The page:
Trench codes were used by field armies of most of the combatants (Americans, British, French, German) in World War I.
Britain[edit | edit source]
- Zimmermann telegram
- Arthur Zimmermann
- MI1 British Military (Army) Intelligence
- Room 40 Royal Navy (Britain)
- Alastair Denniston Room 40
- James Alfred Ewing Room 40, first head
- Nigel de Grey Room 40
- William R. Hall ‘Blinker’ Hall, Room 40, second head
- Dilly Knox Room 40
- Oliver Strachey MI1
- William Montgomery (cryptographer) Room 40
- Playfair cipher
Russia[edit | edit source]
- Ernst Fetterlein was in the Tzarist Russian Ministry of Foreign Affairs from 1896, and solved (among others) German, Austrian and British codes. He was eventually made chief cryptographer with the rank of Admiral. With the Russian Revolution in 1917 he fled to Britain, and was recruited to Room 40 in June 1918 to work on Austrian, Bolshevik, and Georgian codes.
- The Russians used an overly complicated version of the Vigenère Cipher. It was broken within three days by Austro-Hungarian cryptanalyst Hermann Pokorny.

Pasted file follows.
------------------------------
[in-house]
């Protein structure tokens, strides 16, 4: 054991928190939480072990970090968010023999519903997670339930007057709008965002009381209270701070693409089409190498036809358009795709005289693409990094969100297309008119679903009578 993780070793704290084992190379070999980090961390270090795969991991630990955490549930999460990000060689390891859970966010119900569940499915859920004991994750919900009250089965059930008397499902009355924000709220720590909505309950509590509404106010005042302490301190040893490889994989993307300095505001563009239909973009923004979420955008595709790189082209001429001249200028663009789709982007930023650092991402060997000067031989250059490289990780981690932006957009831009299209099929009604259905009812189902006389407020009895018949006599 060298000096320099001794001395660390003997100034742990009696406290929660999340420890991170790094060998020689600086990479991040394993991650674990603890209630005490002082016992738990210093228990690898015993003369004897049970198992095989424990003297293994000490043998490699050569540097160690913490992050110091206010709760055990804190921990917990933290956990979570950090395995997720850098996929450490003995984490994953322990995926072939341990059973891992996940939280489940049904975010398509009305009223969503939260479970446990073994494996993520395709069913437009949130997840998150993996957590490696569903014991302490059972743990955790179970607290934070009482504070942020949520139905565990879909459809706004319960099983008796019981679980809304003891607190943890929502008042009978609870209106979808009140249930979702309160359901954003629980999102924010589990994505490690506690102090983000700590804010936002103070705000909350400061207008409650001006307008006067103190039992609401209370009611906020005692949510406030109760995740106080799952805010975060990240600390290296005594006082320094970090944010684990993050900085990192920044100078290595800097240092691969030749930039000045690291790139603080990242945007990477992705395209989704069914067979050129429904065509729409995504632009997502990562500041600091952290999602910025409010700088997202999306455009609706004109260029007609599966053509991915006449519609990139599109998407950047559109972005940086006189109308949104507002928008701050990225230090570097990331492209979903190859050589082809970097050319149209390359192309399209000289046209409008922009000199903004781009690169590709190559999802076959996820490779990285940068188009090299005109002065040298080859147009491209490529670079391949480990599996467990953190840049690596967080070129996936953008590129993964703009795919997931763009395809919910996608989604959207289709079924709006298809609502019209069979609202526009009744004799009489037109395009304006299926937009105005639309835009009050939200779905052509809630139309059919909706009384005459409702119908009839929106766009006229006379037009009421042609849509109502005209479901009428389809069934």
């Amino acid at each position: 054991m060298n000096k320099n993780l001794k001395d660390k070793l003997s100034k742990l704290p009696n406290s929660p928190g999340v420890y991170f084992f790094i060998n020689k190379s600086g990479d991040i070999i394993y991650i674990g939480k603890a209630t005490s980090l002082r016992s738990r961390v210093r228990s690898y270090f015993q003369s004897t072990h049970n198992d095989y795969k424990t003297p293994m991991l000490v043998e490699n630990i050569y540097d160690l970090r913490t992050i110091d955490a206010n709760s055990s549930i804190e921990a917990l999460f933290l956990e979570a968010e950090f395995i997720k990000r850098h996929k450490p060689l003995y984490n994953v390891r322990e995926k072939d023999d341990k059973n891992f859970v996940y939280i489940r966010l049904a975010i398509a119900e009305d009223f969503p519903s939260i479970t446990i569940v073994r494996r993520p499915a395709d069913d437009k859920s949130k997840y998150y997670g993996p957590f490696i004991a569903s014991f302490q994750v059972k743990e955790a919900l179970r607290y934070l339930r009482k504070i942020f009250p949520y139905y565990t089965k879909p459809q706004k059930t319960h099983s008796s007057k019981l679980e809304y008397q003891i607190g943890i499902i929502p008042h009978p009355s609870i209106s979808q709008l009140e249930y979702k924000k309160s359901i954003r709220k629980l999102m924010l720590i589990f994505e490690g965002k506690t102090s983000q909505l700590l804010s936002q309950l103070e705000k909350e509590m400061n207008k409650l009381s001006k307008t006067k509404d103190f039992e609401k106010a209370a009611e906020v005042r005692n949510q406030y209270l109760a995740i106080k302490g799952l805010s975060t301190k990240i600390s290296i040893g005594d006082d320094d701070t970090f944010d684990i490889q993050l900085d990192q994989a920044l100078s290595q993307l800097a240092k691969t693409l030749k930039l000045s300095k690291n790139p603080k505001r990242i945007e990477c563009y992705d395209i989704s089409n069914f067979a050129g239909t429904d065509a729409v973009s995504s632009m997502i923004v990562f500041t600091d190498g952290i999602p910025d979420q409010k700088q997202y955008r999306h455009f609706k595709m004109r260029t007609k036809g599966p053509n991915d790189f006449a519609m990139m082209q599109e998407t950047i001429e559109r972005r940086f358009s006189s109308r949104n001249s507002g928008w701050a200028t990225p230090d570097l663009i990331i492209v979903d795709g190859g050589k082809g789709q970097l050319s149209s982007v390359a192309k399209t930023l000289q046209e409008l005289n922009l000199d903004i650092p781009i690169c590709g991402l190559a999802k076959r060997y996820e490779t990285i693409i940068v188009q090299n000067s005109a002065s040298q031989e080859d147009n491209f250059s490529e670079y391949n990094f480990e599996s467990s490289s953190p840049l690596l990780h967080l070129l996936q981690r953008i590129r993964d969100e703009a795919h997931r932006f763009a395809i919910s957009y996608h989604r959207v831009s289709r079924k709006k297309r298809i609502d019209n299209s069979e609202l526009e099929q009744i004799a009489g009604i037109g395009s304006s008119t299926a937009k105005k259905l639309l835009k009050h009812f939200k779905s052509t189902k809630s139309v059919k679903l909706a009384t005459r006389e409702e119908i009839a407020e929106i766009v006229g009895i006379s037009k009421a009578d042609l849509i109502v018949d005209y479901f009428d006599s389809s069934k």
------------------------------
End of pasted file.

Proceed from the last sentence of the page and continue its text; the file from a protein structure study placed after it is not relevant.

France[edit | edit source]
- The Tableau de Concordance was the main French diplomatic cipher.
Germany and Austria[edit | edit source]
Germany and Austria intercepted Russian radio traffic, although German success at the Battle of Tannenberg (1914) was due to interception of messages between the Russian commanders in the clear.
The ADFGX and ADFGVX field ciphers were a modified polybius system with single order double columnar transposition and frequent key change, with letters optimized for Morse. It was later broken by the famous French cryptanalyst Georges Painvin.
America[edit | edit source]
Herbert Yardley began as a code clerk in the State Department. After the outbreak of war he became the head of the cryptographic section of Military Intelligence Section (MI-8) and was with the American Expeditionary Force in World War I as a Signals Corps cryptologic officer in France. He later headed the Cipher Bureau, a new cryptanalysis group started in 1919, immediately after World War I, and funded jointly by the State Department and the US Army.
Some American cryptography in World War I was done at the Riverbank Laboratory where Elizebeth Friedman, William F. Friedman and Agnes Meyer Driscoll worked. The Riverbank Laboratory, Chicago was privately owned by Colonel George Fabyan.
See also[edit | edit source]
References[edit | edit source]
- Kahn, David (1996). The Codebreakers: the Story of Secret Writing. New York: Scribner. p. 352. ISBN 0-684-83130-9. http://books.google.com/books?id=SEH_rHkgaogC&pg=PA352&lpg=PA352#v=onepage&q&f=false.
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